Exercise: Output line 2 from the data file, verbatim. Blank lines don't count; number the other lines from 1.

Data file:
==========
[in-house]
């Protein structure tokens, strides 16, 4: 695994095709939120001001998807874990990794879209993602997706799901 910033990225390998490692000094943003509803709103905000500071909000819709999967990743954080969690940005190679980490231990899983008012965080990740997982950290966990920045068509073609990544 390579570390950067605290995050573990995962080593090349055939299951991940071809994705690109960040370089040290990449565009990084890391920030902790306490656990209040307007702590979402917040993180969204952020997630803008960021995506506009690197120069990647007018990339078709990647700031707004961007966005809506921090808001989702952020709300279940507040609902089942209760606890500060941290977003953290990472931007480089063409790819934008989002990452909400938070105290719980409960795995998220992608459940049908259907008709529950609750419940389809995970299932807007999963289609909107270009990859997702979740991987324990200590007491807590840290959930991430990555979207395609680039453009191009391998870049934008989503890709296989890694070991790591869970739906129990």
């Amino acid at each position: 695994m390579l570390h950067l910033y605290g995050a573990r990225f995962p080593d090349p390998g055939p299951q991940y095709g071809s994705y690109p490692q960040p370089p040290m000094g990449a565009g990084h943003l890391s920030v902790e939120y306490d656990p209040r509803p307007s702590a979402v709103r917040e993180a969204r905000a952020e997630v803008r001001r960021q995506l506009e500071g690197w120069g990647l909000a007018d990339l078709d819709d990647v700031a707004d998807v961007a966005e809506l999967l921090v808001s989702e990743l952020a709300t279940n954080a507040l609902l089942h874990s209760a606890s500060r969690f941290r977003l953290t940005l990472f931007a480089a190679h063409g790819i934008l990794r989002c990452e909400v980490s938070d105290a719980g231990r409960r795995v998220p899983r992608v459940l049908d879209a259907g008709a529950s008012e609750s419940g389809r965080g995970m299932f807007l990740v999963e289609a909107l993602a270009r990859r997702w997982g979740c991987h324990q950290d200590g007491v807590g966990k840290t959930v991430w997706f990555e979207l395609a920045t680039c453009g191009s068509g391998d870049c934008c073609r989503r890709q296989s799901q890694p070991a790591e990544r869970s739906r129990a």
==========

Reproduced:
């Protein structure tokens, strides 16, 4: 695994095709939120001001998807874990990794879209993602997706799901 910033990225390998490692000094943003509803709103905000500071909000819709999967990743954080969690940005190679980490231990899983008012965080990740997982950290966990920045068509073609990544 390579570390950067605290995050573990995962080593090349055939299951991940071809994705690109960040370089040290990449565009990084890391920030902790306490656990209040307007702590979402917040993180969204952020997630803008960021995506506009690197120069990647007018990339078709990647700031707004961007966005809506921090808001989702952020709300279940507040609902089942209760606890500060941290977003953290990472931007480089063409790819934008989002990452909400938070105290719980409960795995998220992608459940049908259907008709529950609750419940389809995970299932807007999963289609909107270009990859997702979740991987324990200590007491807590840290959930991430990555979207395609680039453009191009391998870049934008989503890709296989890694070991790591869970739906129990």